Skipper’s Report

20th January 2017
Time: 1807z
Position: 18°13.9N 036°50.4W
COG: 285°T
SOG: 9kts
Wind: ESE 5
Swell: NNW 4-5ft
Sky: 7/8 cumulus and altocumulus
Weather: Good with occasional squalls.

This is proper tropical sailing now. I don’t mean the weather; I refer to the lifestyle that sailing in these regions entails. Lea and I had a conversation about the sometimes-perceived glamour in sailing. We both resoundingly agreed that this concept was false. There might be the rare moment here and there, but overall it is far from it.

Life is hot at the moment. Sleep is difficult. Drinking only water is boring. Shade is in short supply. Lifejackets are annoying. All these relatively minor things add up to the definitively non-glam life that is sailing these latitudes. Still it could be worse. We could have wrapped the spinnaker 5 times during the night.

Oh, yes, we did.

The crew must have read my last report about how all the drama was in the hoist and drop, and decided it would fun to even that statistic out a bit. Most people had a go at what I shall term the ‘spinnaker origami game’. As a basic overview, it’s where you try and turn the spinnaker from a perfectly shaped and flying sail, into as many different twists as possible. The rules also permit using other bits of the boat, such as the mast or associated rigging, to widen the variety of these shapes. The final part of the game is when you challenge the skipper to try and turn it back into the perfect flying spinnaker again, without having to drop it. It is best played at night, for full effect.

Nothing we couldn’t handle, but it certainly vindicates my approach of not going to bed when the kite is flying at night! Everything on a boat is harder to deal with at night, so quick action can be the difference between drama and disaster. We don’t like disaster. Last night even saw the first ever appearance of my beanbag on deck, which has been loitering in my cabin, waiting for the right moment. It’s out the bag now (so to speak), and will be a regular feature in my nightlong kite watches. And yes Mark Burkes, it’s that very same beanbag, still going strong, and lining up for another 40,000nm of sailing!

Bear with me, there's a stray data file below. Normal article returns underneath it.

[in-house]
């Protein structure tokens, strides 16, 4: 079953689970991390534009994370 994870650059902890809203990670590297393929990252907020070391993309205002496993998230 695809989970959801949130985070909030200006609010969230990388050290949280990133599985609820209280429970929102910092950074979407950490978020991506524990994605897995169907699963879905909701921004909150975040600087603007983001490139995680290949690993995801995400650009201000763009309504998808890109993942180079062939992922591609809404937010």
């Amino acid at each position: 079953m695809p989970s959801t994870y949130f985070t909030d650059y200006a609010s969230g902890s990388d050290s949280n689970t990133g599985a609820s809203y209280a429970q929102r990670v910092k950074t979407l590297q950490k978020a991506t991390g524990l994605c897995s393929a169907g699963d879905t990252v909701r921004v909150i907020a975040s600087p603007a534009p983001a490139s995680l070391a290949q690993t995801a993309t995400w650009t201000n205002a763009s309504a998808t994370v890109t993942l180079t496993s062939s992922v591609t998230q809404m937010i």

Kenzie Kosmala will be pleased to know that his Little Man of Bravery is still adorning the top of the nav station. Big thanks to Kenzie for letting us hold on to him for a little longer. I might even have to take him on deck with me tonight to see us through another night of spinnaker origami.

Also, an introduction to one of our project partners; Medical Support Offshore (MSOS). They have provided us with our extensive medical kit, supplies, and telemedical support for both this trip to San Diego, and the rather more complex solution for the 6-month expedition that will be The Longest Swim. Both Paul and I were lucky enough to do some specialist training with them, and thoroughly exploited a well-intentioned offer to drop in for coffee if we were ever passing, by regularly dropping in for coffee and doing our best to clear them out of the best biscuit supply. This must have been notable, as when the med kit was delivered to the boat it came with a fresh supply of biscuits…

Refreshments aside though, it is a great asset to the boat and project to have both their tailored medical kit and advice on hand should it be required. While we have had nothing of significance so far (and intend to continue that way), it’s been a huge confidence to have Dr. Spike on the end of the sat comms for a couple of pointers with the more run of the mill issues that crop up from time to time. Spike’s updates on the Vendee Globe race along with medical advice prove that there can be no better service with anyone else!

Final mention of the day goes to Henry’s Grandma Anne. She has unintentionally supplied us with a rather lovely tablemat, which became adopted by the galley after arriving with cake on it one day in Lymington, I assume in what was meant to be a temporary fashion. I would like to reassure her that it has gone to an excellent new home, and is used daily to serve the fresh bread that emerges from the oven every morning.

We’re off to play another night of spinnakers. Bonsoir.

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